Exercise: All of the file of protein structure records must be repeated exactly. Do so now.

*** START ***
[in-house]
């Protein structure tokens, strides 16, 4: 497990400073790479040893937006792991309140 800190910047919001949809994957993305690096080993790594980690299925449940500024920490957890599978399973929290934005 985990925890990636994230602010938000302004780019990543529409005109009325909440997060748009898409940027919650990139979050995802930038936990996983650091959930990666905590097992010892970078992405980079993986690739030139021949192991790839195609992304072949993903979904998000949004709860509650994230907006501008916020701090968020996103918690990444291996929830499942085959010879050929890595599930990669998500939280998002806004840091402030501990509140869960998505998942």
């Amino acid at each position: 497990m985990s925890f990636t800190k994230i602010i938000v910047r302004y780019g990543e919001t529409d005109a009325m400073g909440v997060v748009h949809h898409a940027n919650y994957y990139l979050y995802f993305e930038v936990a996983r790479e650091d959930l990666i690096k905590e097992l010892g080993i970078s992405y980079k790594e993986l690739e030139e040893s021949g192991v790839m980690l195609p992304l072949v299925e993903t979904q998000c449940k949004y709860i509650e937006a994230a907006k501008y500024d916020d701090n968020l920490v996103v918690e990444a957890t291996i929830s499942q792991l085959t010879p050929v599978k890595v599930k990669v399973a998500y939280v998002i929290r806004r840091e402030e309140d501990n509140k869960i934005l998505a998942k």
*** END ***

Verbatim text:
[in-house]
């Protein structure tokens, strides 16, 4: 497990400073790479040893937006792991309140 800190910047919001949809994957993305690096080993790594980690299925449940500024920490957890599978399973929290934005 985990925890990636994230602010938000302004780019990543529409005109009325909440997060748009898409940027919650990139979050995802930038936990996983650091959930990666905590097992010892970078992405980079993986690739030139021949192991790839195609992304072949993903979904998000949004709860509650994230907006501008916020701090968020996103918690990444291996929830499942085959010879050929890595599930990669998500939280998002806004840091402030501990509140869960998505998942």
């Amino acid at each position: 497990m985990s925890f990636t800190k994230i602010i938000v910047r302004y780019g990543e919001t529409d005109a009325m400073g909440v997060v748009h949809h898409a940027n919650y994957y990139l979050y995802f993305e930038v936990a996983r790479e650091d959930l990666i690096k905590e097992l010892g080993i970078s992405y980079k790594e993986l690739e030139e040893s021949g192991v790839m980690l195609p992304l072949v299925e993903t979904q998000c449940k949004y709860i509650e937006a994230a907006k501008y500024d916020d701090n968020l920490v996103v918690e990444a957890t291996i929830s499942q792991l085959t010879p050929v599978k890595v599930k990669v399973a998500y939280v998002i929290r806004r840091e402030e309140d501990n509140k869960i934005l998505a998942k």